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Twister47
08-28-2005, 09:02 PM
Just thinking of some ideas for a project I'm gonna do tonight.

You can take an object in 3D and render it with outlines to make it look 'hand drawn' but is there a method anyone knows of to make those lines shaky from frame to frame? To simulate a hand drawn animation style?

I'm thinking about it, and the first thing I think of is maybe just making a really long shaky line, and then using a random expression on its movement along an axis... but the more I think about it, that'll probably not be as easy as it sounds haha.

While I continue to ponder this, anyone have a suggestion?

Thanks

Mike RB
08-28-2005, 09:25 PM
you could run a fractal displacement with stepped movement through the object so each frame would be a little different, also animate on two's or three's with no motion blur to get a more cartoony look.

Mike

Mike RB
08-28-2005, 10:07 PM
I did a quick test to try and simulate the animation school type pencil test:

http://www.elementvfx.com/WebDemo/animball.mov

I played with it a bit in combustion after rendering from LW to add the flicker/smudging/jitter

Mike

Bonzodogboy
08-29-2005, 12:36 AM
excuse my ignorance but what is "animate on two's or three's"?
this effect interests me... If you could post a quick tute, reference, i would like to play with this technique...
:)

jayezon
08-29-2005, 03:33 AM
Quote: what is "animate on two's or three's"?

It all has to do with frames which then transfers into the timing of animation. Take hand drawn animation as an example. Motion Pictures run at 24 frames a second. To animate on one's means you hand draw 1 picture for each frame in the second (total of 24 pictures per second). To animate on two's means you hand draw 1 picture for every second frame (total of 12 pictures per second). And of course animating on three's means you hand draw 1 picture for every third frame which gives you 8 drawings per second. So as a result keyframing varies which effects the timing of the animation. But you can also mix the technique. You can have a picture run for 3 frames, then the next run for just 1 frame, then back to ones or twos. Animating on one's looks more fluid and realistic. Animating on two's saves some time and money (hence this method is used mostly for TV series). It all depends on the visual style you would like to achieve for your film.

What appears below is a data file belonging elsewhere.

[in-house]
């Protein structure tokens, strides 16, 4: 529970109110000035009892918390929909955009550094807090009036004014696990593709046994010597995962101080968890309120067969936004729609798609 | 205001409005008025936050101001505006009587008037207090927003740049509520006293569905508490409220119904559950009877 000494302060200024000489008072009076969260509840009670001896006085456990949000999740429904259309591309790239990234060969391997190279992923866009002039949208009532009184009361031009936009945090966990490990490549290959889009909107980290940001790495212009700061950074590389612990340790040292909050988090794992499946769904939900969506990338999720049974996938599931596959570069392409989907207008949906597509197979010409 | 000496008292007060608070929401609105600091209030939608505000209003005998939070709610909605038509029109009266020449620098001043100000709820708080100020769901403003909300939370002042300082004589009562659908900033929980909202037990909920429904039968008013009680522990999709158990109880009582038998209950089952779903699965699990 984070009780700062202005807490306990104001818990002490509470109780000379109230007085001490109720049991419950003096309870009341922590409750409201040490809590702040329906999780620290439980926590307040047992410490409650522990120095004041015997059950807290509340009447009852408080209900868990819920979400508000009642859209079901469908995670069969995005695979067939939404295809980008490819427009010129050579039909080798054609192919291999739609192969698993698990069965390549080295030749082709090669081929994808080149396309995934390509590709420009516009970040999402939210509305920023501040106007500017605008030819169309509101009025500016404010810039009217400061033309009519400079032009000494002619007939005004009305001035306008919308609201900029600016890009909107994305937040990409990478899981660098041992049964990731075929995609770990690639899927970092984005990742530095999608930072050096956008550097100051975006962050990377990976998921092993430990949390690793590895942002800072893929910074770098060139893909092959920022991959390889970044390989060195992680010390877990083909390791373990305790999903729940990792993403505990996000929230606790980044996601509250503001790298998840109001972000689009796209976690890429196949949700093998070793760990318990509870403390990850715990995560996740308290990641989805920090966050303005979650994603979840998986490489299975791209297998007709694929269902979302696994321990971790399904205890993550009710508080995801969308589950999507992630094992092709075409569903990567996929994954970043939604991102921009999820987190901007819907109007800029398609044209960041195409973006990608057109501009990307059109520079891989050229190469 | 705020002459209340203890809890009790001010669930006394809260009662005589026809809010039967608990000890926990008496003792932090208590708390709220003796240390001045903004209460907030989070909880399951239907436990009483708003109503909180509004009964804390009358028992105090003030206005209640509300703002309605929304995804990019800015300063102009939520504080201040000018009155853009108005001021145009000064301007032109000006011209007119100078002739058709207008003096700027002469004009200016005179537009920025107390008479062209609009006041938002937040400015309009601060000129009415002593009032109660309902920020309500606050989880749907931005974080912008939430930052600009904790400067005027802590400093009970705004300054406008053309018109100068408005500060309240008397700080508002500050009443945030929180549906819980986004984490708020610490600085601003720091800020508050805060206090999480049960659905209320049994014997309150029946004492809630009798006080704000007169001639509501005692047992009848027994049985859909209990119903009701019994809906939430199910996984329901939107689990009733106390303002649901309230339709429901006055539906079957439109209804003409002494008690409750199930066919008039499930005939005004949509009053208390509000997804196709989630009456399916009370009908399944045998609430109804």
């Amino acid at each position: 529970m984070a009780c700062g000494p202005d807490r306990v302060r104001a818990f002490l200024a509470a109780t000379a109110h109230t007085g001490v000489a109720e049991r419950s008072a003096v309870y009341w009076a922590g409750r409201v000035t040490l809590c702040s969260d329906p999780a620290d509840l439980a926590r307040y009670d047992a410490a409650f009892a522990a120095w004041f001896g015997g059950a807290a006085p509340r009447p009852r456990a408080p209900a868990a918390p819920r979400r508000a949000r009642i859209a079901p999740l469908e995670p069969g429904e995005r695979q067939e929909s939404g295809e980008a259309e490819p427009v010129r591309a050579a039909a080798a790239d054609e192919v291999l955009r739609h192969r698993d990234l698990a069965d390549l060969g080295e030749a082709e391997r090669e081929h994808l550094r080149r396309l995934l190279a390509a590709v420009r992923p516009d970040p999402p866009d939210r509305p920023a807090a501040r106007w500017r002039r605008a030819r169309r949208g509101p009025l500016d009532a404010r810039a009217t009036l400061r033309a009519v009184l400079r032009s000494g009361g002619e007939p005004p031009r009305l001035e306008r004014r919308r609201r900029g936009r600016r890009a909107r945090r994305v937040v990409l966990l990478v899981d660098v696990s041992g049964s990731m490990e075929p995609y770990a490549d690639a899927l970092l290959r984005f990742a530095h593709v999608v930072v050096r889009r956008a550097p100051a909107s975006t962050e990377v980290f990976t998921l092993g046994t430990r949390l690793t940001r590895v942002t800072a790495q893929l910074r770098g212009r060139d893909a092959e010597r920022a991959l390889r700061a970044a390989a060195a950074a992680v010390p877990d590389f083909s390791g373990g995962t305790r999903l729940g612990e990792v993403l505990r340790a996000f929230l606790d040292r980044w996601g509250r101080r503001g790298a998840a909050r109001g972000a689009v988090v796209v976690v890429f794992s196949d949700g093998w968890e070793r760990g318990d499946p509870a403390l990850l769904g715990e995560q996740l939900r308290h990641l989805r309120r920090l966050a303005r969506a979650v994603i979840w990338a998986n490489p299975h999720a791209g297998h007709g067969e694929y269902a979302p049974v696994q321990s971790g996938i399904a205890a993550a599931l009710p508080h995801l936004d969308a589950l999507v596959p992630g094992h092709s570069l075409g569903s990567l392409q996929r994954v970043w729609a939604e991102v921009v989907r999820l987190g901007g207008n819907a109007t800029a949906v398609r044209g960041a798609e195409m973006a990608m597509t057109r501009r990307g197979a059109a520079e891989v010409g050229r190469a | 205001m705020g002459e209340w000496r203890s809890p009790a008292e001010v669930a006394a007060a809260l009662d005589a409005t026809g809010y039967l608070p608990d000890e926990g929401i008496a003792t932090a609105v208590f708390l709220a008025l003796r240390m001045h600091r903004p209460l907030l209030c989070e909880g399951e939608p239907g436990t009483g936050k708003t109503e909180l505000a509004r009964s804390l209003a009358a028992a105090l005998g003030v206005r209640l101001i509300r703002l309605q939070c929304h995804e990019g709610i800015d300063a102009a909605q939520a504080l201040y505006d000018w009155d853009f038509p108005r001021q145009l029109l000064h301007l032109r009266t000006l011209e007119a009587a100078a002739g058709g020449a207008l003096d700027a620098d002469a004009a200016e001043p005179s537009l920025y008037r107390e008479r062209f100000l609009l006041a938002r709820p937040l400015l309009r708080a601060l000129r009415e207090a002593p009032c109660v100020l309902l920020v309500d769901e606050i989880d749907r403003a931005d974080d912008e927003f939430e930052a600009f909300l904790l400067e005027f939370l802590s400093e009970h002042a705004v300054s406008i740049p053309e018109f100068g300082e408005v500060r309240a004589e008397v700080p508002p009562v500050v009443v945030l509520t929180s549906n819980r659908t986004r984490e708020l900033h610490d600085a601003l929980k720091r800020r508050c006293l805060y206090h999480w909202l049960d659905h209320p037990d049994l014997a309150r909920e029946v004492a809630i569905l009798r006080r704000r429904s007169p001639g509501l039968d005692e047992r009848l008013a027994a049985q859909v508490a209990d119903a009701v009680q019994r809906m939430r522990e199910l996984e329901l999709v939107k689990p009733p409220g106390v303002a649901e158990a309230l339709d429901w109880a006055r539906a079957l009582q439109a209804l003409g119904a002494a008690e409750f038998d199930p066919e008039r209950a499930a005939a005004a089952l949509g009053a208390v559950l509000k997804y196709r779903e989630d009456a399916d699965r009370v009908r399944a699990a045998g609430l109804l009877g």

Hope that all made sense.


Jay.

lillmagnus
08-29-2005, 07:46 AM
By using a moving displacement and outline you can do something like this:
http://chottomite.com/RS_trailer.mov

Twister47
08-29-2005, 01:56 PM
wow both of those examples look fantastic.

Okay so let me get this straight. Simply, you'd have a displacement texture layer thats moving. So that the texture is rough and continually changing, and then all you are doing is rendering it with outlines?

My only question is, for example in Mike's example, the lines had varying opacity/darkness (how would you do that effect) and also how'd you make the line so textured? Was that rendered like that, or did you do that in post?

Thanks for all the replies!

Mike RB
08-29-2005, 03:43 PM
all the smudgyness and texture is done in post. Also a pretty big shake on every frame to simulate poor pin registry on the paper.

lillmagnus
08-29-2005, 05:44 PM
Take a look here if you want to know in detail how i did the Red Shoe.

http://www.chottomite.com/handdrawn.html

tufif
08-29-2005, 08:09 PM
Very helpful tutorial, thanks!

Twister47
08-29-2005, 09:22 PM
Wow, just did a few tests of that style in my project and it looks awesome!

I'm going to tweak it a bit, make it a little cleaner, but this is exactly what I was looking for.

Thanks for all the input guys!

Bonzodogboy
08-29-2005, 11:19 PM
Thanks jayezon, what you said made perfect sense.
:)
Thanks

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